One species of pitcher plants can be found not only in the southeast, but also in the north, the east coast, the upper Midwest, and even Canada. Because pitcher plants are so prolific in America, they are easy to grow and maintain when you repot them. That also contributes to their popularity in the United States. 

Why Pitcher Plants Are Popular

Pitcher plants are popular because they are beautiful, carnivorous plants. With a pitcher plant, you’ll get a very efficient flycatcher and a plant that’s simple for a newbie to grow and take care of quickly. Plus, the eight different species of pitcher plants are all gorgeous. 

We mentioned above that there are eight species of pitcher plants. If you’re wondering what those are, here’s a list:

  • S. Alta
  • S. Flava
  • S. Leucophylla
  • S. Minor
  • S. Orophilia
  • S. Psittacine
  • S. Purpurea
  • S. Rubra

Each one of these species varies from the others, although they all resemble each other. Also, some of these species are divided into further sub-species.

Many people love the carnivorous features of pitcher plants, making pitcher plants very popular. Pitcher plants have tall, narrow pitchers on them that work to attract insects. Those pitchers usually have bright colors and give off an odor that attracts the bugs. When a bug lands on the plant, it’s stuck because of the waxy coat on the plant and its transparent leaves. 

Plus, the nectar bugs found in the pitcher plant is full of poison that intoxicates the bugs. Often, bugs will slip and fall into the pitcher. If that happens, the pitcher traps it with its pointy hairs and then digests the insects. 

One sad fact about pitcher plants is that their natural populations are in decline. That’s because of new housing developments removing them from their areas. Some species of pitcher plants have been so affected by this removal process that they are critically endangered. 

So, by growing and repotting pitcher plants, you’re actually contributing to keepint their population alive. That means you should get some intrinsically rewarding feelings while contributing to your growing and repotting of your pitcher plants. Growing and repotting pitcher plants means you’re helping to keep this beauitufl species of plants alive for future generations.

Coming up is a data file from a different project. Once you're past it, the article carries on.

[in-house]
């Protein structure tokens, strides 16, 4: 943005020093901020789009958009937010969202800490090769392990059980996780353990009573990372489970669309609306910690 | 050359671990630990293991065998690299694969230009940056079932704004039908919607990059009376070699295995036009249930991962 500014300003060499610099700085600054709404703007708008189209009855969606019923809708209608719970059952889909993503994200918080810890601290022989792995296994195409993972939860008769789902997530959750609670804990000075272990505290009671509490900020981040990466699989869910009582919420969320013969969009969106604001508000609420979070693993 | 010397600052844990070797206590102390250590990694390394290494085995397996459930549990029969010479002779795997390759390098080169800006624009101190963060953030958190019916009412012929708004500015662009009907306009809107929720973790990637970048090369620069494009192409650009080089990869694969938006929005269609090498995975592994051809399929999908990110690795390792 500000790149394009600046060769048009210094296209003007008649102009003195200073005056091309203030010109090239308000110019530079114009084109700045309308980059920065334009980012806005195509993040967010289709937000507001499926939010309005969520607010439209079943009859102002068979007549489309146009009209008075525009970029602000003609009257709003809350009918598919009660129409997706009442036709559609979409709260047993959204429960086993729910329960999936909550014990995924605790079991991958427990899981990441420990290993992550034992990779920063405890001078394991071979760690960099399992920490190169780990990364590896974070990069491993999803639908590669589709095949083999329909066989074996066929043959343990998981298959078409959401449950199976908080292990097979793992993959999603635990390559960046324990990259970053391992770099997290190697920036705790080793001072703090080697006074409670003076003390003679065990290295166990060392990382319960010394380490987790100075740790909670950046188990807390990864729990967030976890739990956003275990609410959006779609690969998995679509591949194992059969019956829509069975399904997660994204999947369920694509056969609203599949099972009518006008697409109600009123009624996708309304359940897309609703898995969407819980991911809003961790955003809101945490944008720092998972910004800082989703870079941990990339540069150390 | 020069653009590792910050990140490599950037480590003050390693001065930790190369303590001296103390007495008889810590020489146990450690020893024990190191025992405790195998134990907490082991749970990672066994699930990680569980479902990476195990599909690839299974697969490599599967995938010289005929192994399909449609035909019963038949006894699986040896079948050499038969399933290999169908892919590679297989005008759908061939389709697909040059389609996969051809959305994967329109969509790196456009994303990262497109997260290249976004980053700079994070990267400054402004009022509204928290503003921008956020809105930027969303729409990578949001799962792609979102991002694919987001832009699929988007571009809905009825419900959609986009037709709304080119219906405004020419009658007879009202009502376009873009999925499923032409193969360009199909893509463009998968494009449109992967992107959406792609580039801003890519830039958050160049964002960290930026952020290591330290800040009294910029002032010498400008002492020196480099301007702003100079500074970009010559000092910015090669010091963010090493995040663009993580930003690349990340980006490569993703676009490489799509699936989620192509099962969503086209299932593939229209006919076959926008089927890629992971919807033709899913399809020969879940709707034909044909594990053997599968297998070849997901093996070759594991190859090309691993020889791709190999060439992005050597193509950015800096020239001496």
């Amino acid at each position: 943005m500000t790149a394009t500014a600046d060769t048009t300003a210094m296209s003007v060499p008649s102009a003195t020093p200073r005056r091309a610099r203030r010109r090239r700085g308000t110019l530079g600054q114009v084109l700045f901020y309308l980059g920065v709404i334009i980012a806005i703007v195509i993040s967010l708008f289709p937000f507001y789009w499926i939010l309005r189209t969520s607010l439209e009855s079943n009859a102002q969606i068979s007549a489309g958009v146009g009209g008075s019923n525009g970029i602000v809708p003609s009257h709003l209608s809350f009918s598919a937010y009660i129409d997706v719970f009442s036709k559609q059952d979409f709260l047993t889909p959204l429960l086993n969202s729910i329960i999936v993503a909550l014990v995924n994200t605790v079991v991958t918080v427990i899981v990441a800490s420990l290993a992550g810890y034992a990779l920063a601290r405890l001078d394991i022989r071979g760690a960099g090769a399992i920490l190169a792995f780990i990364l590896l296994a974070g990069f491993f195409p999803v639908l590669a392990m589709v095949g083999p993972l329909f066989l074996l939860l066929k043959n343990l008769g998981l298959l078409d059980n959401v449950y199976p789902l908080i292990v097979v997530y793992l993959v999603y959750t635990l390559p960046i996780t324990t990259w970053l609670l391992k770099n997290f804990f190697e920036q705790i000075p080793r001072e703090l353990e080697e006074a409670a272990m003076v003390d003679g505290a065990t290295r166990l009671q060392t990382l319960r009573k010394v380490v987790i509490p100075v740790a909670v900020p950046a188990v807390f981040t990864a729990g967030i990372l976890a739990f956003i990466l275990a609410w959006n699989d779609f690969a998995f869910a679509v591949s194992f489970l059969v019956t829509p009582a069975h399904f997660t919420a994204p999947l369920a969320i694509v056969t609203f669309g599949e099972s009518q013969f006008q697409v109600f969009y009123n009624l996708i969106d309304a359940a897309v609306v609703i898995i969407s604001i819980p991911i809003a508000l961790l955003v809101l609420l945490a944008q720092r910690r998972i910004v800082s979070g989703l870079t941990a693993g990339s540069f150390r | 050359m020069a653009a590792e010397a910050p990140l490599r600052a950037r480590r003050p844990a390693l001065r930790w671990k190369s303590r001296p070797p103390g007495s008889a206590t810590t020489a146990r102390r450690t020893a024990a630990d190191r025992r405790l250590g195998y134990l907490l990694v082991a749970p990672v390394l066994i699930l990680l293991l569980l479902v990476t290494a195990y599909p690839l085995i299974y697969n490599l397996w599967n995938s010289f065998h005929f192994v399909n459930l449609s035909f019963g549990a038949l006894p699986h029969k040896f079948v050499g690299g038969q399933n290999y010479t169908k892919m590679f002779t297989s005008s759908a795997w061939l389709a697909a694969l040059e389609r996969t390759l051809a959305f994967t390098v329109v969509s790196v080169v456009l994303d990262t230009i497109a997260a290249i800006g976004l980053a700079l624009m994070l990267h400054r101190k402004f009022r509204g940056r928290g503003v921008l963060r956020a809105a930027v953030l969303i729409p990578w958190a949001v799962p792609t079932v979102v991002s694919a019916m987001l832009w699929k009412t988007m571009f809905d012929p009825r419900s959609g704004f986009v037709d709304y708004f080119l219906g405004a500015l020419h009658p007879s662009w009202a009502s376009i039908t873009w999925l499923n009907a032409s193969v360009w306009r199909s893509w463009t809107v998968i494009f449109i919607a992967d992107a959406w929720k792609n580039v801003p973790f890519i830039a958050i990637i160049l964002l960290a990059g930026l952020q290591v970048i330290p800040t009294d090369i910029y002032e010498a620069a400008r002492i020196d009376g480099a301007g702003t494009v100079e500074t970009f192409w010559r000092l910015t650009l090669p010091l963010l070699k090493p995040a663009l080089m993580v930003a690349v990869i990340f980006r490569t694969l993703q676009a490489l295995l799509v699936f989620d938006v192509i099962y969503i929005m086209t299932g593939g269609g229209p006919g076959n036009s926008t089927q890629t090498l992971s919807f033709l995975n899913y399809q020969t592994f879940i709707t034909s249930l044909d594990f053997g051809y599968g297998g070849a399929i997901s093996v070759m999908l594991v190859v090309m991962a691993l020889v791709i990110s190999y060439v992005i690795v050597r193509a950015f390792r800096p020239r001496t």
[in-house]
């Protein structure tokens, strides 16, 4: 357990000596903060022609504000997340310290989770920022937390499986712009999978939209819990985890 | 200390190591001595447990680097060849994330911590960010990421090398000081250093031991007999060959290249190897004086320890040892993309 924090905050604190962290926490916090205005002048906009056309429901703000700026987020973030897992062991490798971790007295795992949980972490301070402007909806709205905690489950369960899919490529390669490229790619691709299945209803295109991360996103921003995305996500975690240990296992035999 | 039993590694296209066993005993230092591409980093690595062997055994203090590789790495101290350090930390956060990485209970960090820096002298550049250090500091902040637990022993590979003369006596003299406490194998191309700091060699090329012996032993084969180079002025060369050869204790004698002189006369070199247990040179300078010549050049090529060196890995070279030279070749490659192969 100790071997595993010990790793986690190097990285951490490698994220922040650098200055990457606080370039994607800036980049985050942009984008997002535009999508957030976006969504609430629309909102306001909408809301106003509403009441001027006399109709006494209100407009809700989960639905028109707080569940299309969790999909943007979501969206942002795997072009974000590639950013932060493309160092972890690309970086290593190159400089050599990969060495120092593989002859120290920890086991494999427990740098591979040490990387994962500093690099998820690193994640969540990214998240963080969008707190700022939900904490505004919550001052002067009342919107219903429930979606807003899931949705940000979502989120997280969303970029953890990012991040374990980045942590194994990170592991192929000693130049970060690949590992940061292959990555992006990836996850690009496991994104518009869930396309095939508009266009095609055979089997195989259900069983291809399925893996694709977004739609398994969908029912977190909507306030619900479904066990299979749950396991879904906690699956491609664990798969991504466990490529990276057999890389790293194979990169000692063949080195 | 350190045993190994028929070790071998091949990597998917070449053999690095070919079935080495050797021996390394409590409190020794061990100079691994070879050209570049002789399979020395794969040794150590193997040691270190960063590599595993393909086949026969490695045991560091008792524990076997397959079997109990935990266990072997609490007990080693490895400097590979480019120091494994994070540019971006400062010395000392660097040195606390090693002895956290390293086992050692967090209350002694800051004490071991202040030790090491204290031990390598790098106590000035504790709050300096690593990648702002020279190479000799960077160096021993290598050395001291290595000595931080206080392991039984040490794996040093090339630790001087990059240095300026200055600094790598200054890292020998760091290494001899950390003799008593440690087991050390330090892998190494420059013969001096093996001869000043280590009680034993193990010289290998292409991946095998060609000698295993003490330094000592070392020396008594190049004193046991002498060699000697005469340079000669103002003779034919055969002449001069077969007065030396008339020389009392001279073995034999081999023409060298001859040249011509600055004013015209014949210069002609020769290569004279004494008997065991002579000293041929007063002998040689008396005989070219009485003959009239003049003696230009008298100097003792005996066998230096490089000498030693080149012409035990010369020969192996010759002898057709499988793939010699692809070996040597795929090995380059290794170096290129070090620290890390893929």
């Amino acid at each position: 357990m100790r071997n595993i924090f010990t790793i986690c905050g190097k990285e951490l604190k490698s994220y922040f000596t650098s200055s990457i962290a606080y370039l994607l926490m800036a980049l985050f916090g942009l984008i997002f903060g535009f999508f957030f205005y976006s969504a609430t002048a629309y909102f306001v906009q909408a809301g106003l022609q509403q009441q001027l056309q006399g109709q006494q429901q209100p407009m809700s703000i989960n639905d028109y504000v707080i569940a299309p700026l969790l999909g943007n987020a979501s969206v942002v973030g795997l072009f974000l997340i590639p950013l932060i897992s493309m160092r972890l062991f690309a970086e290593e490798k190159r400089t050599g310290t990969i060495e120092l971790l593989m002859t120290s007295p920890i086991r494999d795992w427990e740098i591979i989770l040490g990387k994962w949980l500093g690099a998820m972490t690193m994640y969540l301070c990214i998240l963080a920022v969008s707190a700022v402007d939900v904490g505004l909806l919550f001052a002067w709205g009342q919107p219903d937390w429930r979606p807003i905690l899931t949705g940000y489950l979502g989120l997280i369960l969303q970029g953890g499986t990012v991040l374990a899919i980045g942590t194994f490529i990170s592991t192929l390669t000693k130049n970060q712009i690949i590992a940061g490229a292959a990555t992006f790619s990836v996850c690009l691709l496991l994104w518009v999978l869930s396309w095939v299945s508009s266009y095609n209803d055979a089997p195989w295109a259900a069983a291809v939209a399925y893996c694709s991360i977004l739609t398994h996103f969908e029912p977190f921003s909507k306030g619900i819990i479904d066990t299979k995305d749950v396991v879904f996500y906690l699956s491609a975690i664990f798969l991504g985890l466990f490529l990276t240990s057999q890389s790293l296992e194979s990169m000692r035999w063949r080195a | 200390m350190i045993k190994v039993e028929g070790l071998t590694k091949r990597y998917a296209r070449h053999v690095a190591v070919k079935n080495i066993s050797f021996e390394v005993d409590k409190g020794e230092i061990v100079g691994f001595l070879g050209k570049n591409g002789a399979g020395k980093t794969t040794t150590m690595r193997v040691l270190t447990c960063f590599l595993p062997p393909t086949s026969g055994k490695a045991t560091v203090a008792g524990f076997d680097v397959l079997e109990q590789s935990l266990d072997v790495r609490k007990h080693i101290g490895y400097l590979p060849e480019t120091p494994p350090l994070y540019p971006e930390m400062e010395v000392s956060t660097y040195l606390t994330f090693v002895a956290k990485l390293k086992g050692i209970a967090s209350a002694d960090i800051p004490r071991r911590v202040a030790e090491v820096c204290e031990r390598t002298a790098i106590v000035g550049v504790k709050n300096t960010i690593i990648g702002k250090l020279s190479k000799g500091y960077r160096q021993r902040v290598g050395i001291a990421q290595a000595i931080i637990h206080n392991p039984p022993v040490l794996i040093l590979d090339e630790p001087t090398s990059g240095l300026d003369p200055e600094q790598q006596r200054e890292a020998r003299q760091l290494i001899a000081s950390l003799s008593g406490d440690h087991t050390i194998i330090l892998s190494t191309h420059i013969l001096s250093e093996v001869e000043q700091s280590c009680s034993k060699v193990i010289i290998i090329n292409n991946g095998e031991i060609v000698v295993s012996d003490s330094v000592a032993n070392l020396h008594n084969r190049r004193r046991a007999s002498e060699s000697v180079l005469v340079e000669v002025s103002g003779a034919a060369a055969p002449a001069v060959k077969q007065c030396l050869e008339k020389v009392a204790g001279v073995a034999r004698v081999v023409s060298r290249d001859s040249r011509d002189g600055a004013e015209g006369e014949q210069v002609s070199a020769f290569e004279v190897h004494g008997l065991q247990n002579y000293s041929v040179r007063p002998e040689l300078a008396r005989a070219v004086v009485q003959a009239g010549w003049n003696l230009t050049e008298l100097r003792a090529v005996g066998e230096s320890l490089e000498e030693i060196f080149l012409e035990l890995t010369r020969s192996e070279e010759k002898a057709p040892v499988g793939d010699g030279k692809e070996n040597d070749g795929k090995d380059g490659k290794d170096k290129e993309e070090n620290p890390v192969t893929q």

Pitcher Plant Hybrids

One of the most exciting things about North American pitcher plants is that they can be formed into hybrids. That’s a unique quality that’s only in a few types of plants. However, the fact that pitcher plants can be formed into hybrids is yet another reason why pitcher plants are so popular to both grow and repot. 

You can cross your pitcher plants and create a lot of offspring. So, pitcher plants include several hybrid species. What’s even more interesting about these hybrids is that they tend to be extraordinarily beautiful. 

Also, many hybrids of pitcher plants can be found in the wild. It’s quite natural for hybrid species of pitcher plants to form naturally. Some of these hybrids are so prevalent that they’ve been given names. The hybrid species of pitcher plants are often very prolific. That’s why many first-time growers tend to work with hybrid pitcher plants

If you wind up growing and repotting hybrid pitcher plants, the process of growing and repotting hybrid pitcher plants works exactly the same way as repotting non-hybrid pitcher plants.